June 29, 2019
Mycologists as DEA Collaboratorsby Ballard Quass
In response to "Drugged, Castrated, Eager to Mate: the Lives of Fungi-Infected Cicadas", by JoAnna Klein, in the June 28, 2019, edition of The New York Times.
Your article about the cicadas was simultaneously fascinating and depressing. Am I the only one who finds it sad that the DEA has to be consulted by a scientist before he or she can even investigate certain kinds of mushrooms and their byproducts? The fungi in question are grown by Mother Nature after all, not by Pablo Escobar: and when does the government draw its moral right to criminalize the freely offered bounty of Mother Nature?
The government's interference in mycology must steer a lot of scientists away from that field. What scientist would want the government looking over their back on every mushroom-hunting foray? I can't help but feel, therefore, that many of those who remain in the field are complacent about government interference in science and may actually take pride in being DEA collaborators first and mushroom hunters second.
Dr. Kasson himself seems to be in thrall to the Drug War based on his use of terminology. He twice refers to mushrooms as "narcotics," when from a scientific standpoint, this is just plain false. Psilocybin is a psychedelic, not a soporific agent. But in our society, "narcotic" is a drug-war pejorative, and so Kasson's use of the term suggests an unconscious desire to libel those substances of which the DEA does not approve, thereby making a patriotic virtue out of a government-imposed necessity.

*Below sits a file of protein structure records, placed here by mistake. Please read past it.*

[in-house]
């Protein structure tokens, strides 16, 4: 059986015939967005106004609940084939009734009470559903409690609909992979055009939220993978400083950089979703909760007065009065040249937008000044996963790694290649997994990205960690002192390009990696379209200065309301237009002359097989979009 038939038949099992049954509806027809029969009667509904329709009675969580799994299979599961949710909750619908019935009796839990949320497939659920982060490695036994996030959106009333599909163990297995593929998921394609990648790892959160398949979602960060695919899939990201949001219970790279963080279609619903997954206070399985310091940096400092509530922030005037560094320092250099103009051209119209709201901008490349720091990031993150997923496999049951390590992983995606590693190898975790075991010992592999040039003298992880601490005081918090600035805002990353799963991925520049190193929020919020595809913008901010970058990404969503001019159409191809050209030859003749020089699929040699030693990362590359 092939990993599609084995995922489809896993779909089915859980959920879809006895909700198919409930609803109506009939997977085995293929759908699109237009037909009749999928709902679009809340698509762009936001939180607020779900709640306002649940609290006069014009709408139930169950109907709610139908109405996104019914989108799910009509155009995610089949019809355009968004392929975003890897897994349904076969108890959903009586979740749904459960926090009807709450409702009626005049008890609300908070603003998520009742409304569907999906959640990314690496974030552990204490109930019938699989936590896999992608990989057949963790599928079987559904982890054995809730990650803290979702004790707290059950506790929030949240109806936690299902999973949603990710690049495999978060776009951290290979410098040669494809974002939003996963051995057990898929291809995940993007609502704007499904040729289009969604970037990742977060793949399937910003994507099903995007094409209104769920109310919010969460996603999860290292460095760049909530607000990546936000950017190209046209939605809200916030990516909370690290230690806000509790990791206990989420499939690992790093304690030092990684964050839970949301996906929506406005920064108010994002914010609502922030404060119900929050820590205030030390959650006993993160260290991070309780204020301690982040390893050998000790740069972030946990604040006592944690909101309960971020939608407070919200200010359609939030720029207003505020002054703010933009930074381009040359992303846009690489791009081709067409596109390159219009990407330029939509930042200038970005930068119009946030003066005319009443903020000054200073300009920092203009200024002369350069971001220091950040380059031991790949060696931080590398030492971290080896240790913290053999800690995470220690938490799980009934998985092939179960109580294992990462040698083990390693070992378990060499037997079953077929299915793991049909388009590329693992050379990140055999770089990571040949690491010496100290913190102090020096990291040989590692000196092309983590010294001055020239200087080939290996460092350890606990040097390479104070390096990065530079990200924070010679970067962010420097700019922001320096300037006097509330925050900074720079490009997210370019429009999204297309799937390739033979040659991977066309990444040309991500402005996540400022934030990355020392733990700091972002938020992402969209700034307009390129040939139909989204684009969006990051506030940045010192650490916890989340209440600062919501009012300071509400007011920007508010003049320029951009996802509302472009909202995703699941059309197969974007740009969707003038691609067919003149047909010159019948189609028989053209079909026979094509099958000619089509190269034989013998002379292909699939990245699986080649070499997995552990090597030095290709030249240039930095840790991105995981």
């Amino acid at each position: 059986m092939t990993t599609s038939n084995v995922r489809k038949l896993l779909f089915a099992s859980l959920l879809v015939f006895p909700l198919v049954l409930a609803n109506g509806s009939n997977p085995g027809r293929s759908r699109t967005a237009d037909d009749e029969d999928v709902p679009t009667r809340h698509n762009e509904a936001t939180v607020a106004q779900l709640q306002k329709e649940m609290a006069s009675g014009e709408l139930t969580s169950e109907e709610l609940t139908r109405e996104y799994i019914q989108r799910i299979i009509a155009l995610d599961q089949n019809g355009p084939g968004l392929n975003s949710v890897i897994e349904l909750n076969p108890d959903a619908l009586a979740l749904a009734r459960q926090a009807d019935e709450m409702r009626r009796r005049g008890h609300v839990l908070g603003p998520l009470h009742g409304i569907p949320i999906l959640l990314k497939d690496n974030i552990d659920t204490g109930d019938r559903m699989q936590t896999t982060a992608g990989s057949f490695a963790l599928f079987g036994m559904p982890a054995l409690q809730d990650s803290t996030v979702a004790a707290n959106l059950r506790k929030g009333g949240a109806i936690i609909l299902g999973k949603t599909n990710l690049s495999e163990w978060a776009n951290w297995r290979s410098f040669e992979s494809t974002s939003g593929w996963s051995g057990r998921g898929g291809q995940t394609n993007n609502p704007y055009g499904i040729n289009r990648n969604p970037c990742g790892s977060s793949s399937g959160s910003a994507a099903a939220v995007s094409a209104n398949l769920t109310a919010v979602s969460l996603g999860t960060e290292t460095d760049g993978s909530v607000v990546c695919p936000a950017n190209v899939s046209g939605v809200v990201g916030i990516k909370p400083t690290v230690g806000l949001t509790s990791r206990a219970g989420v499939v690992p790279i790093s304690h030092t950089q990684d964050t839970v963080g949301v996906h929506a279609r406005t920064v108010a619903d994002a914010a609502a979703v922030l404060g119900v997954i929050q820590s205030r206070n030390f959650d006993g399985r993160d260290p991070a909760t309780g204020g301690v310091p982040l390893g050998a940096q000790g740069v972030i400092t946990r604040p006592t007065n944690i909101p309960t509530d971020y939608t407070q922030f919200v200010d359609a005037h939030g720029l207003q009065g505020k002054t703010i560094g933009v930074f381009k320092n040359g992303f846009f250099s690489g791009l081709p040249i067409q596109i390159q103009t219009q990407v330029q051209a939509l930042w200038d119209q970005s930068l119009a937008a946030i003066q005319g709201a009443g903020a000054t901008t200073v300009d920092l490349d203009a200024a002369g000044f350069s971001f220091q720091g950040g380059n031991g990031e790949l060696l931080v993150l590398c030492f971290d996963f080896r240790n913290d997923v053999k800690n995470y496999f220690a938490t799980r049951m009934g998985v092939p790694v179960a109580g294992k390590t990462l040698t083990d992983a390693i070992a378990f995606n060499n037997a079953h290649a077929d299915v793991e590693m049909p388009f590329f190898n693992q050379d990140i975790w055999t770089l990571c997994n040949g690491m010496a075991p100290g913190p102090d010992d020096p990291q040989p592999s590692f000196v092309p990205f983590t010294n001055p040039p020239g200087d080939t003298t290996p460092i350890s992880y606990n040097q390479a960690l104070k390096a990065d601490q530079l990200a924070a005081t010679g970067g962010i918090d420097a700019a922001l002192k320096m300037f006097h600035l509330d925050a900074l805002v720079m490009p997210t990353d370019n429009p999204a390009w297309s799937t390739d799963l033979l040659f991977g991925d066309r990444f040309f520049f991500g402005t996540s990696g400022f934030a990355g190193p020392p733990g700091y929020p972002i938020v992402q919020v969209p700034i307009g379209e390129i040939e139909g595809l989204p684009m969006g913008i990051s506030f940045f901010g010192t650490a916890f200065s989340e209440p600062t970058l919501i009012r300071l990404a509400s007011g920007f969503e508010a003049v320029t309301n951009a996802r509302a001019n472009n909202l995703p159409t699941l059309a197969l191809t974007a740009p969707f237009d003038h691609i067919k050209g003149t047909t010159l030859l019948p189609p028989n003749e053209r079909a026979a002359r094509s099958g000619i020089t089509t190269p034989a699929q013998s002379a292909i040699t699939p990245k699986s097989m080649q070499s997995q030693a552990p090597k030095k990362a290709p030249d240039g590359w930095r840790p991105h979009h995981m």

As strange as the cicada story sounds, Kasson would not be so flummoxed by it had he read the book by Giorgio Samorini entitled "Animals and Psychedelics: The Natural World and the Instinct to Alter Consciousness." That's a politically incorrect book par excellence, because it demonstrates that the desire to alter consciousness is a fundamental aspect of the animal kingdom, not some evil impulse limited to 20th-century hippies and 21st-century ravers. (As Samorini points out: moths get drunk on the nectar of the datura flower, caribou trip on fly-agaric mushrooms, and cows have such a penchant for locoweed that it caused an agricultural crisis in Kansas in 1883.)
English Biologist JBS Haldane once said (a la Werner Heisenberg's comments about the universe): "Nature is not only odder than we think, but odder than we CAN think." This is no doubt especially true for those who expect the animal kingdom to respect our modern drug-war sensibilities about psychoactive plants.
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